So, you’ve decided to move to New York?
You must have heard plenty about the Big Apple – from being the true melting pot of cultures, to being the world’s entertainment epicenter and top destination for great cuisine, and of course, as the residents love to call it – the greatest city on the planet.
It may be all of those things, but New York City takes some getting used to, double so if you’re coming from a smaller city or town or have never visited before.
Life here is fast-paced, so you’ll need to learn fast. While it’s not until you actually set foot in the City that Never Sleeps that you’ll truly feel its pulse, researching about the city and what you can expect beforehand would be helpful (an obvious these days now that everyone is connected to the Internet).
Expect a crash course on apartment hunting, deposits, value of the dollar, and of course – the infamous broker’s fee. Don’t worry, it will be a whirlwind at first, but you’ll be fine.
If you’re hiring a moving company, it’s important to hire the best movers NYC who understand the lay of the land. A company with a good grasp of regulations like move-in dates, freight elevator negotiations, and insurance certificates.
That aside, here are some other important tips you might want to keep in mind if you have a move to the Big Apple on the cards.
Tip 1: Picking a neighborhood will be key to your experience
We want to hazard that at this point you’re aware that New York City is divided into boroughs. Five boroughs to be specific:
- The Bronx
- Staten Island
When choosing a place to live, it is important to understand that it’s not all about the boroughs. Sure, each borough is different (like in very different) from the next, but these boroughs are also home to hundreds of neighborhoods, each with its own unique vibe; some even their own subculture.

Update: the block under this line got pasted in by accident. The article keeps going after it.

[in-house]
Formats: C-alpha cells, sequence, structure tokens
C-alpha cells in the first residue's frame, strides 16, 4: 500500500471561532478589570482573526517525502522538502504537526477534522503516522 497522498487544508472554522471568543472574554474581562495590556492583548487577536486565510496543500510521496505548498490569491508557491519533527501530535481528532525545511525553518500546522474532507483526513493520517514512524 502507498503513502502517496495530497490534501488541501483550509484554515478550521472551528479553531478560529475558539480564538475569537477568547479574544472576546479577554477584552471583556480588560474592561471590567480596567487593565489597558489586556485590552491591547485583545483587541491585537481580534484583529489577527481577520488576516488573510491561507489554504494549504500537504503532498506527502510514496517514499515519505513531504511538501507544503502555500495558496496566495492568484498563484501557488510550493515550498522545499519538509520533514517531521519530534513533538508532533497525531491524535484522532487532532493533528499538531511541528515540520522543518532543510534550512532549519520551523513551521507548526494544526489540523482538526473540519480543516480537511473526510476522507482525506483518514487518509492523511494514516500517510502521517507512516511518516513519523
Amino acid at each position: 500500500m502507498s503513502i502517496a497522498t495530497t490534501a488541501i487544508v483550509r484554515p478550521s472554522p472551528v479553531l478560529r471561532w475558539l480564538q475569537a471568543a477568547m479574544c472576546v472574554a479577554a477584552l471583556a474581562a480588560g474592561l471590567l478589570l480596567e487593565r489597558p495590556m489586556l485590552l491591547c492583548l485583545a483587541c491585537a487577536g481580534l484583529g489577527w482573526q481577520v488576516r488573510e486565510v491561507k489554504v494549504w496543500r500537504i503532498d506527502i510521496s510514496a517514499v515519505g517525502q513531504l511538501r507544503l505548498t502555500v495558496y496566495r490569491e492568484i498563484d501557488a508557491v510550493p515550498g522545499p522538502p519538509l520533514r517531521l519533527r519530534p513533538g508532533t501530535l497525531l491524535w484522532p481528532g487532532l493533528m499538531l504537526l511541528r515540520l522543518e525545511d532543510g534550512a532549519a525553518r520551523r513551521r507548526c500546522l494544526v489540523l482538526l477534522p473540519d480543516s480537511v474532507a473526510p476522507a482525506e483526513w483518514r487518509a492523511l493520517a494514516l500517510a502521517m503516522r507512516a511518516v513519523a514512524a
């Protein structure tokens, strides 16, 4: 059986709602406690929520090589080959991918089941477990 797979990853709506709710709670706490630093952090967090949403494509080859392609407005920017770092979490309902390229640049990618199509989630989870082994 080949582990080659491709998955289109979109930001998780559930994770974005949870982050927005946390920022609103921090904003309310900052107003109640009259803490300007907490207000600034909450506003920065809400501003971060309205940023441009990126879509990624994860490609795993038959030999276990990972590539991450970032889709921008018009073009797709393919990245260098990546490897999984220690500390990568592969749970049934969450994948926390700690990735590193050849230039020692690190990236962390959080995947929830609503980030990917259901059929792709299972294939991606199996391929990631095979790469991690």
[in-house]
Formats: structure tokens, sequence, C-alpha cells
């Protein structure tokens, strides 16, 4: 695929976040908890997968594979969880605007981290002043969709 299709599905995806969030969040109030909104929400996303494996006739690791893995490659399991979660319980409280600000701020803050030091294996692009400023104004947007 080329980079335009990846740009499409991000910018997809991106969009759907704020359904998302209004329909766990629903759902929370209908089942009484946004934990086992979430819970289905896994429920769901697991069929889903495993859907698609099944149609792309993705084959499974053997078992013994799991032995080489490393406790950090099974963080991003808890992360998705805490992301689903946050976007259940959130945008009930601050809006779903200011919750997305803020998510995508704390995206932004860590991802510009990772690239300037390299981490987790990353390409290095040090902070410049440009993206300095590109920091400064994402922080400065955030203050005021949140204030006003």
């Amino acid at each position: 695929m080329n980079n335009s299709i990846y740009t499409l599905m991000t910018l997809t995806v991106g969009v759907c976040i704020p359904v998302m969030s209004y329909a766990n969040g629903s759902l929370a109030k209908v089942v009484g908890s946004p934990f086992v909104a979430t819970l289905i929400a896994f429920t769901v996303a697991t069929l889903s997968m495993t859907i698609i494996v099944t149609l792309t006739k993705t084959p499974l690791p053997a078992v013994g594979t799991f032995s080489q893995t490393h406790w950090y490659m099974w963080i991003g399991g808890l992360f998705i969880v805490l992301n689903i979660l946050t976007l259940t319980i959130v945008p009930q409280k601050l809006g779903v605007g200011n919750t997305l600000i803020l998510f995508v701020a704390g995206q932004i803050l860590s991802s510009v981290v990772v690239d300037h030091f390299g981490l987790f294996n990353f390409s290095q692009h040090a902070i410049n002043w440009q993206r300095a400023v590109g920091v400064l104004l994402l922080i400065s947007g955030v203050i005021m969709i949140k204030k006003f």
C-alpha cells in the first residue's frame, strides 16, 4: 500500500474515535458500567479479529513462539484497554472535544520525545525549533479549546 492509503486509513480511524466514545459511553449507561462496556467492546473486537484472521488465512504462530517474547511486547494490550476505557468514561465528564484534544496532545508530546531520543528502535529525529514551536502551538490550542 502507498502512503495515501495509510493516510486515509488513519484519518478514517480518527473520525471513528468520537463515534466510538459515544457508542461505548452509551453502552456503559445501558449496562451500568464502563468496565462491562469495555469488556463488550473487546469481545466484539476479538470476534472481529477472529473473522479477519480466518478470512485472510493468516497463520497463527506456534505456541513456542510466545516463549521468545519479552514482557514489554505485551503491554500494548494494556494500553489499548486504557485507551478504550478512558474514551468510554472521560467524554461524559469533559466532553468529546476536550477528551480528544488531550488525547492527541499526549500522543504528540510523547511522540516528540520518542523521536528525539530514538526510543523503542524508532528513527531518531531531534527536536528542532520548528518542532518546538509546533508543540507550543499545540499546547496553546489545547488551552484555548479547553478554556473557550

The point we want to stress here is that you should avoid picking a neighborhood based on preconceived notions of the areas you think you should stay in.
Take time to understand the various boroughs and neighborhoods and figure out how these will impact on your life (pocket-wise, accessibility to public transport, your personal convenience, the culture etc.)
In doing so, you increase your chances of settling for the right neighborhood.
It is not easy, considering the size of the city and number of neighborhoods, which takes us to the next point.
Tip 2: Opt for a short-term lease
One of the many good things about residing in such a transient city is the ability to tailor your living arrangements based on your own individual needs.
Unless you’ve had the time to explore NYC (either before or in anticipation of your move) it’s extremely difficult to understand the quirks of the neighborhoods you’re narrowed down to.
For this reason, we always advise anyone moving here to opt for a short-term lease at first (or consider sub-letting). This is a nice way to understand the neighborhood (never mind your place of residence) better before you lock down a permanent home.
Your initial expectations of the place might not be as rosy as you thought, so the last thing you want is to tie yourself down on a long-term lease in a neighborhood (or building) you don’t feel at home in.
Test out the neighborhood and immerse yourself wholly to feel if it’s a good fit.
It doesn’t have to be perfect, but if it fits your lifestyle and ticks all the right boxes – proximity to subway, safety, affordability, good property management, and whatever else you consider important – then decide if you want to put down roots there for good.
Tip #3: Having some fallback money helps
You might have heard about the high cost of living in New York. Yes, it’s true that this is one of the most expensive places anywhere in the world.
So much so that if you want to live comfortably, you’ll need to make at least $128,552 annually if you’re a renter (almost $150K if you’re a homeowner), according to research from GoBankingRates that looks at the cost of living and ideal salary in America’s largest cities.
That in mind, if you don’t have a job lined up already when moving to NYC, it’s an absolute necessity to have some money to fall back on. Not only is a long-distance move expensive, but life happens and you don’t want to find yourself in dire straits.
That’s not the way you want to start your life as a New Yorker.
If your budget isn’t enough to allow for life in Manhattan (or Brooklyn) there are many other more affordable – or less costly, rather – neighborhoods in the boroughs of Queens, Staten Island and so on.
Better to start off small and work yourself up without having financial worries at the back of your mind to think about every time.